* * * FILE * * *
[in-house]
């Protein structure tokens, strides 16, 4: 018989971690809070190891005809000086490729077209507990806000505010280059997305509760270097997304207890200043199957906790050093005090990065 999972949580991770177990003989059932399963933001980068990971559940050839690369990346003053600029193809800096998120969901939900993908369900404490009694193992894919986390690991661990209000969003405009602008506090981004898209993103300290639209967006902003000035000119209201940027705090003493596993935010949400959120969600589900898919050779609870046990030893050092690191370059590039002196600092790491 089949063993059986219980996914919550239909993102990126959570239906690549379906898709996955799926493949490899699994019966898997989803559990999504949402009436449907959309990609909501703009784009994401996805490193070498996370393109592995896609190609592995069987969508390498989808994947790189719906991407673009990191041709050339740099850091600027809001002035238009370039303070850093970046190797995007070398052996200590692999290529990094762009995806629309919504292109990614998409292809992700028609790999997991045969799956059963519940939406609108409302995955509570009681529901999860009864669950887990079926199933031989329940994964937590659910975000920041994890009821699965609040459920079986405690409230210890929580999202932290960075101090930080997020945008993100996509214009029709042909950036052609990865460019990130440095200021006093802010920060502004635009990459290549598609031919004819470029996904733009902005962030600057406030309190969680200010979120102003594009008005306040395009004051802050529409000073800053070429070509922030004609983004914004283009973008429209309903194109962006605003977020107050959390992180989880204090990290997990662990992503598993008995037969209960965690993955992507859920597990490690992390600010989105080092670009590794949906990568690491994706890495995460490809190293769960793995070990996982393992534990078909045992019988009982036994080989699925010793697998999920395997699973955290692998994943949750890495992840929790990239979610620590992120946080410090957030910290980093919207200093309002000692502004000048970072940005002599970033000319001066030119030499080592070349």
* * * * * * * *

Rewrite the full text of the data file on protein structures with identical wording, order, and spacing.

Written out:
[in-house]
């Protein structure tokens, strides 16, 4: 018989971690809070190891005809000086490729077209507990806000505010280059997305509760270097997304207890200043199957906790050093005090990065 999972949580991770177990003989059932399963933001980068990971559940050839690369990346003053600029193809800096998120969901939900993908369900404490009694193992894919986390690991661990209000969003405009602008506090981004898209993103300290639209967006902003000035000119209201940027705090003493596993935010949400959120969600589900898919050779609870046990030893050092690191370059590039002196600092790491 089949063993059986219980996914919550239909993102990126959570239906690549379906898709996955799926493949490899699994019966898997989803559990999504949402009436449907959309990609909501703009784009994401996805490193070498996370393109592995896609190609592995069987969508390498989808994947790189719906991407673009990191041709050339740099850091600027809001002035238009370039303070850093970046190797995007070398052996200590692999290529990094762009995806629309919504292109990614998409292809992700028609790999997991045969799956059963519940939406609108409302995955509570009681529901999860009864669950887990079926199933031989329940994964937590659910975000920041994890009821699965609040459920079986405690409230210890929580999202932290960075101090930080997020945008993100996509214009029709042909950036052609990865460019990130440095200021006093802010920060502004635009990459290549598609031919004819470029996904733009902005962030600057406030309190969680200010979120102003594009008005306040395009004051802050529409000073800053070429070509922030004609983004914004283009973008429209309903194109962006605003977020107050959390992180989880204090990290997990662990992503598993008995037969209960965690993955992507859920597990490690992390600010989105080092670009590794949906990568690491994706890495995460490809190293769960793995070990996982393992534990078909045992019988009982036994080989699925010793697998999920395997699973955290692998994943949750890495992840929790990239979610620590992120946080410090957030910290980093919207200093309002000692502004000048970072940005002599970033000319001066030119030499080592070349």